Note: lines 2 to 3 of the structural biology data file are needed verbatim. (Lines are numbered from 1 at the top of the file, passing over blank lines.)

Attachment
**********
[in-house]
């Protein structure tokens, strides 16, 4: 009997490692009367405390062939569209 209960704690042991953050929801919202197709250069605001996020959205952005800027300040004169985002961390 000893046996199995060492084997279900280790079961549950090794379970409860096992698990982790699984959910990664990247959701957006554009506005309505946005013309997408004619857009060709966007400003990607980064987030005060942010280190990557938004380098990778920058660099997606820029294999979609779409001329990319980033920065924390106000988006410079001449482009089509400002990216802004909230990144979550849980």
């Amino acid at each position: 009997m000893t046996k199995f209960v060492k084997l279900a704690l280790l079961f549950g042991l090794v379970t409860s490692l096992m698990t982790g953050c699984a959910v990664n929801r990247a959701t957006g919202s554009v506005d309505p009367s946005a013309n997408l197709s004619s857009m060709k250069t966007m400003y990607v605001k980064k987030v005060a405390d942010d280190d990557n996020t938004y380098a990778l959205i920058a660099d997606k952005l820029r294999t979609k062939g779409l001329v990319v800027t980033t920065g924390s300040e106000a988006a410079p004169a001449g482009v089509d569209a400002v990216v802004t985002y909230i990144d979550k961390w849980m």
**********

């Protein structure tokens, strides 16, 4: 009997490692009367405390062939569209 209960704690042991953050929801919202197709250069605001996020959205952005800027300040004169985002961390 000893046996199995060492084997279900280790079961549950090794379970409860096992698990982790699984959910990664990247959701957006554009506005309505946005013309997408004619857009060709966007400003990607980064987030005060942010280190990557938004380098990778920058660099997606820029294999979609779409001329990319980033920065924390106000988006410079001449482009089509400002990216802004909230990144979550849980």
């Amino acid at each position: 009997m000893t046996k199995f209960v060492k084997l279900a704690l280790l079961f549950g042991l090794v379970t409860s490692l096992m698990t982790g953050c699984a959910v990664n929801r990247a959701t957006g919202s554009v506005d309505p009367s946005a013309n997408l197709s004619s857009m060709k250069t966007m400003y990607v605001k980064k987030v005060a405390d942010d280190d990557n996020t938004y380098a990778l959205i920058a660099d997606k952005l820029r294999t979609k062939g779409l001329v990319v800027t980033t920065g924390s300040e106000a988006a410079p004169a001449g482009v089509d569209a400002v990216v802004t985002y909230i990144d979550k961390w849980m």